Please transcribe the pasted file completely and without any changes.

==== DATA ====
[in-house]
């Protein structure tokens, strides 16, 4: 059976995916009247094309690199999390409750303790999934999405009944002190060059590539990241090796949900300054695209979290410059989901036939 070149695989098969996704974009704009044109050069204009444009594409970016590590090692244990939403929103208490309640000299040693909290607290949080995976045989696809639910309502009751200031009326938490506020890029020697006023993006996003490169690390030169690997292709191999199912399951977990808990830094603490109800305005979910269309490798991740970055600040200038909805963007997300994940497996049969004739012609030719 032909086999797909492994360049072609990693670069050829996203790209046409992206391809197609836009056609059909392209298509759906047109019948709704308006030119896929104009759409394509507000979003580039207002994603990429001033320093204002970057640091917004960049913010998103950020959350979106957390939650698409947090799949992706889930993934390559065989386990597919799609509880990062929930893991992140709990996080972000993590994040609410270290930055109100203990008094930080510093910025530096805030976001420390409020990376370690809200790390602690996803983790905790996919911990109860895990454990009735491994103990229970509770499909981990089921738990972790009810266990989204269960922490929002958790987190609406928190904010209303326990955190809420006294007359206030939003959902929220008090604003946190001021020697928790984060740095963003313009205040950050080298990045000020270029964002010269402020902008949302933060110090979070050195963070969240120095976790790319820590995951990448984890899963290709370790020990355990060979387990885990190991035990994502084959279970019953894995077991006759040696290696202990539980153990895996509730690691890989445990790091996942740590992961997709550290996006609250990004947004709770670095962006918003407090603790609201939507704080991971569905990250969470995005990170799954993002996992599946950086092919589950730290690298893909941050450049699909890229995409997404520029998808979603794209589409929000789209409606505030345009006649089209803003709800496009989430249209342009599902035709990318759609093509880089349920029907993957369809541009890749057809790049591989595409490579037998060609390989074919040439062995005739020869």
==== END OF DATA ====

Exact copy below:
[in-house]
């Protein structure tokens, strides 16, 4: 059976995916009247094309690199999390409750303790999934999405009944002190060059590539990241090796949900300054695209979290410059989901036939 070149695989098969996704974009704009044109050069204009444009594409970016590590090692244990939403929103208490309640000299040693909290607290949080995976045989696809639910309502009751200031009326938490506020890029020697006023993006996003490169690390030169690997292709191999199912399951977990808990830094603490109800305005979910269309490798991740970055600040200038909805963007997300994940497996049969004739012609030719 032909086999797909492994360049072609990693670069050829996203790209046409992206391809197609836009056609059909392209298509759906047109019948709704308006030119896929104009759409394509507000979003580039207002994603990429001033320093204002970057640091917004960049913010998103950020959350979106957390939650698409947090799949992706889930993934390559065989386990597919799609509880990062929930893991992140709990996080972000993590994040609410270290930055109100203990008094930080510093910025530096805030976001420390409020990376370690809200790390602690996803983790905790996919911990109860895990454990009735491994103990229970509770499909981990089921738990972790009810266990989204269960922490929002958790987190609406928190904010209303326990955190809420006294007359206030939003959902929220008090604003946190001021020697928790984060740095963003313009205040950050080298990045000020270029964002010269402020902008949302933060110090979070050195963070969240120095976790790319820590995951990448984890899963290709370790020990355990060979387990885990190991035990994502084959279970019953894995077991006759040696290696202990539980153990895996509730690691890989445990790091996942740590992961997709550290996006609250990004947004709770670095962006918003407090603790609201939507704080991971569905990250969470995005990170799954993002996992599946950086092919589950730290690298893909941050450049699909890229995409997404520029998808979603794209589409929000789209409606505030345009006649089209803003709800496009989430249209342009599902035709990318759609093509880089349920029907993957369809541009890749057809790049591989595409490579037998060609390989074919040439062995005739020869």